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'We did it': Sarah McBride just made history as the first transgender state Senator

She is Delaware's first openly transgender state Senator, winning in the state's 1st District with 73 percent of votes.

'We did it': Sarah McBride just made history as the first transgender state Senator
Image Source: The Human Rights Campaign 2018 Los Angeles Gala Dinner - Show. LOS ANGELES, CA - MARCH 10. (Photo by Rich Fury/Getty Images for Human Rights Campaign (HRC))

Sarah McBride is set to become Delaware's first openly transgender state Senator. A Democratic activist and the former National Press Secretary of the Human Rights Campaign, she is expected to further pro-LGBTQ+ legislation during her time in the state Senate. She beat Republican candidate Steve Washington in Delaware's 1st District. While this is definitely a blue district through and through, she won the race in an overwhelming victory. The Democrat won with 73 percent of the vote, as per unofficial results from the Delaware Department of Elections. In addition to being the first openly trans state Senator, McBride is Delaware's first out LGBTQ person elected to the state's legislature, CNN reports.



"We did it. I hope tonight shows an LGBTQ kid that our democracy is big enough for them, too," she tweeted on Tuesday following the election. "As Delaware continues to face the [public health] crisis, it's time to get to work to invest in the policies that will make a difference for working families." McBride has achieved many milestones in the recent past. In 2016, for example, she was the first transgender person to speak at a major party convention when she addressed the Democratic National Convention. The now-Senator was also the first out transgender White House staffer when she interned in the Obama White House. As she continues her political journey, she is expected to achieve much more.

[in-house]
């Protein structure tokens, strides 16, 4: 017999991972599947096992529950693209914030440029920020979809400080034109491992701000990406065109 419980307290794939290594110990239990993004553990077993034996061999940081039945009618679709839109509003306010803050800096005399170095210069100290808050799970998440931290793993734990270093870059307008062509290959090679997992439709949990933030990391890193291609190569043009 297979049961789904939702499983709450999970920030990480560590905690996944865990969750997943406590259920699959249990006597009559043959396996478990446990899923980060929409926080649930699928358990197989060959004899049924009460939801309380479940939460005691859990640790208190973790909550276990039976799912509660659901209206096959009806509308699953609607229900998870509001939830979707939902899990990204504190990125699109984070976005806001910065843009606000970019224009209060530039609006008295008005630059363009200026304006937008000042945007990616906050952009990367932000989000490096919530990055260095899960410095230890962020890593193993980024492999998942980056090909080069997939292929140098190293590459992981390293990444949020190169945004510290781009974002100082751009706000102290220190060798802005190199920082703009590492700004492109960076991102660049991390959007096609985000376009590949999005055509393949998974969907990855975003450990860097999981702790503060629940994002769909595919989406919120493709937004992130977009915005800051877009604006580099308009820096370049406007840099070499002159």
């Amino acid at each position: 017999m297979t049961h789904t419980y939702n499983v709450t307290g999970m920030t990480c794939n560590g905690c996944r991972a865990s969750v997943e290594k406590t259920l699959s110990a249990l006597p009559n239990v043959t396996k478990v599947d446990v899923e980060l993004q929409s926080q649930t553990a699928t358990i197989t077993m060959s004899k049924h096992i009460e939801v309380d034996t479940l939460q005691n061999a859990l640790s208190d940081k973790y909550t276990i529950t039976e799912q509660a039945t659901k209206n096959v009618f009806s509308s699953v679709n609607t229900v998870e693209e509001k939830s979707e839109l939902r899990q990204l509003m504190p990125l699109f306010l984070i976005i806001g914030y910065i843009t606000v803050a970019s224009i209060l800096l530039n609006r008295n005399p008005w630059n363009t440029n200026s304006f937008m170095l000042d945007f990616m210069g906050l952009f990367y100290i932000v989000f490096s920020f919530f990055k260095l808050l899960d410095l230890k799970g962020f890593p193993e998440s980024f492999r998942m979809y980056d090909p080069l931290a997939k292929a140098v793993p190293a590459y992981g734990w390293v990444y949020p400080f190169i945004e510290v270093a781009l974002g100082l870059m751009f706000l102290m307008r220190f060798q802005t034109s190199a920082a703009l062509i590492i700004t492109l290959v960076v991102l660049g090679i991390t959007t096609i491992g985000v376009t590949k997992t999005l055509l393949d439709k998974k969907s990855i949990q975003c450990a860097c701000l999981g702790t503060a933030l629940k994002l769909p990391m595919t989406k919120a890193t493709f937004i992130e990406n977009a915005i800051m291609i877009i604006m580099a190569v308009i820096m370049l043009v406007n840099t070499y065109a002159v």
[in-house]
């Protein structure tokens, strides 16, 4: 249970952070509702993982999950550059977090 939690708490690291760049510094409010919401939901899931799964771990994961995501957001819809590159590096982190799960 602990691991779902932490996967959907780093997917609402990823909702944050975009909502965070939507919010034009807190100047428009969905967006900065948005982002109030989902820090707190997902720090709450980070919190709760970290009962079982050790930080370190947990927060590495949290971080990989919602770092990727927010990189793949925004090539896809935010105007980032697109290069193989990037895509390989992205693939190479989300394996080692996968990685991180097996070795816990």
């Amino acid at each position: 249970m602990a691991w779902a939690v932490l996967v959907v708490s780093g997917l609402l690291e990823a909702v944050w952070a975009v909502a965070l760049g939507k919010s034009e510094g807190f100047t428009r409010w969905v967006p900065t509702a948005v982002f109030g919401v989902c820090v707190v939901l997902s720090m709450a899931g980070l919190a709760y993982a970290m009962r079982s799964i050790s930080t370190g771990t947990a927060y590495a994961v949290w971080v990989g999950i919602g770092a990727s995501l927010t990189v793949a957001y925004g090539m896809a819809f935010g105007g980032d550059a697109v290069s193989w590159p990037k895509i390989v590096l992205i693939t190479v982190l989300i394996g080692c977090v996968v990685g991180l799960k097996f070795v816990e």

Her platform ran on three major pillars: increasing access to healthcare and paid leave, raising the state of Delaware's minimum wage, and bringing reforms to the criminal justice system. While she works on these key issues, she is, of course, a pioneer for legislation that protects the LGBTQ+ community. She was one of the main proponents of Delaware's gender identity non-discrimination act which was passed in 2013. Now, she is set to expand pro-LGBTQ+ policies even further. Thus, Alphonso David, the president of the Human Rights Campaign said McBride "made history not just for herself but for our entire community."



"She gives a voice to the marginalized as a representative and an advocate," he said in an official statement. "This victory, the first of what I expect to be many in her career, shows that any person can achieve their dream, no matter their gender identity or sexual orientation." Annise Parker, the former mayor of Houston and current President of the LGBTQ Victory Fund, added in a separate statement, "Sarah's overwhelming victory is a powerful testament to the growing influence of transgender leaders in our politics and gives hope to countless trans people looking toward a brighter future."



Celebrities, too, took notice of McBride's victory. Among those who congratulated her on her win were Charlize Theron, Amy Schumer, Katie Couric, Colton Hayes, and Chelsea Clinton. They all claimed that her appointment is something to celebrate amidst difficult times. While this is a landmark day for transgender legislators, McBride is clear that she is here to do more than just be a token representative. "I don't intend on serving as a transgender state senator," she told Delaware's News Journal last year. "I intend on serving as a senator who happens to be transgender."



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